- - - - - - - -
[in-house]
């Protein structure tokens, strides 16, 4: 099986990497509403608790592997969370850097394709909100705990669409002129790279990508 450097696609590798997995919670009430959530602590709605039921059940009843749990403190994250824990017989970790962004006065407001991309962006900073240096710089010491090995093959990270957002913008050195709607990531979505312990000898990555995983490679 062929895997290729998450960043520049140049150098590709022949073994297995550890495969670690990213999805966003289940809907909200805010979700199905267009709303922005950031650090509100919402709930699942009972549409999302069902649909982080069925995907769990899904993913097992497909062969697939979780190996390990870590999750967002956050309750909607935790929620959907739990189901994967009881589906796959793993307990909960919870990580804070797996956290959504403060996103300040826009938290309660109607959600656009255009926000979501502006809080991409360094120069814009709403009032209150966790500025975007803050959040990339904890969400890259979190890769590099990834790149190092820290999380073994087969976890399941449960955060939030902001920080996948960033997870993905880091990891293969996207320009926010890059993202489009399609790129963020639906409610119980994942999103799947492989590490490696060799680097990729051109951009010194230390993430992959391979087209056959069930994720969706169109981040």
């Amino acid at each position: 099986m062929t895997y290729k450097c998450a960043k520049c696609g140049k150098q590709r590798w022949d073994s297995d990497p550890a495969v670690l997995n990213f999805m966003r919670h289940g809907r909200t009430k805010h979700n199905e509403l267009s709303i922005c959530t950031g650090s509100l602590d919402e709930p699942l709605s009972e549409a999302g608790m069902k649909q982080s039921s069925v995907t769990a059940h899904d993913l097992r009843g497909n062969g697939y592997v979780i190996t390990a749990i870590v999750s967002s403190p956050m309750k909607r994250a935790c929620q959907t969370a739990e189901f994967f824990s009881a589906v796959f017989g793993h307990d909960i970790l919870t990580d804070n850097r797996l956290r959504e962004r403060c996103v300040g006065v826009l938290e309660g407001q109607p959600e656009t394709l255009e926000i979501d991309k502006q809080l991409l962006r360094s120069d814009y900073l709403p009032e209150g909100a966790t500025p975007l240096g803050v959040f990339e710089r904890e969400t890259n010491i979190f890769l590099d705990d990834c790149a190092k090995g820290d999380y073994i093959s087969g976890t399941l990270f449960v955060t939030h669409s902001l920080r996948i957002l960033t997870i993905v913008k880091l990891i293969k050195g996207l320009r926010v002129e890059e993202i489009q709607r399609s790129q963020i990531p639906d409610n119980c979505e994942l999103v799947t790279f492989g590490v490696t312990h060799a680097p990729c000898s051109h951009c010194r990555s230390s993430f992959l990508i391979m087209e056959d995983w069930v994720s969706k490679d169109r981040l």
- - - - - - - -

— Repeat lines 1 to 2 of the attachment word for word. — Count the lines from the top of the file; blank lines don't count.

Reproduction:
[in-house]
């Protein structure tokens, strides 16, 4: 099986990497509403608790592997969370850097394709909100705990669409002129790279990508 450097696609590798997995919670009430959530602590709605039921059940009843749990403190994250824990017989970790962004006065407001991309962006900073240096710089010491090995093959990270957002913008050195709607990531979505312990000898990555995983490679 062929895997290729998450960043520049140049150098590709022949073994297995550890495969670690990213999805966003289940809907909200805010979700199905267009709303922005950031650090509100919402709930699942009972549409999302069902649909982080069925995907769990899904993913097992497909062969697939979780190996390990870590999750967002956050309750909607935790929620959907739990189901994967009881589906796959793993307990909960919870990580804070797996956290959504403060996103300040826009938290309660109607959600656009255009926000979501502006809080991409360094120069814009709403009032209150966790500025975007803050959040990339904890969400890259979190890769590099990834790149190092820290999380073994087969976890399941449960955060939030902001920080996948960033997870993905880091990891293969996207320009926010890059993202489009399609790129963020639906409610119980994942999103799947492989590490490696060799680097990729051109951009010194230390993430992959391979087209056959069930994720969706169109981040």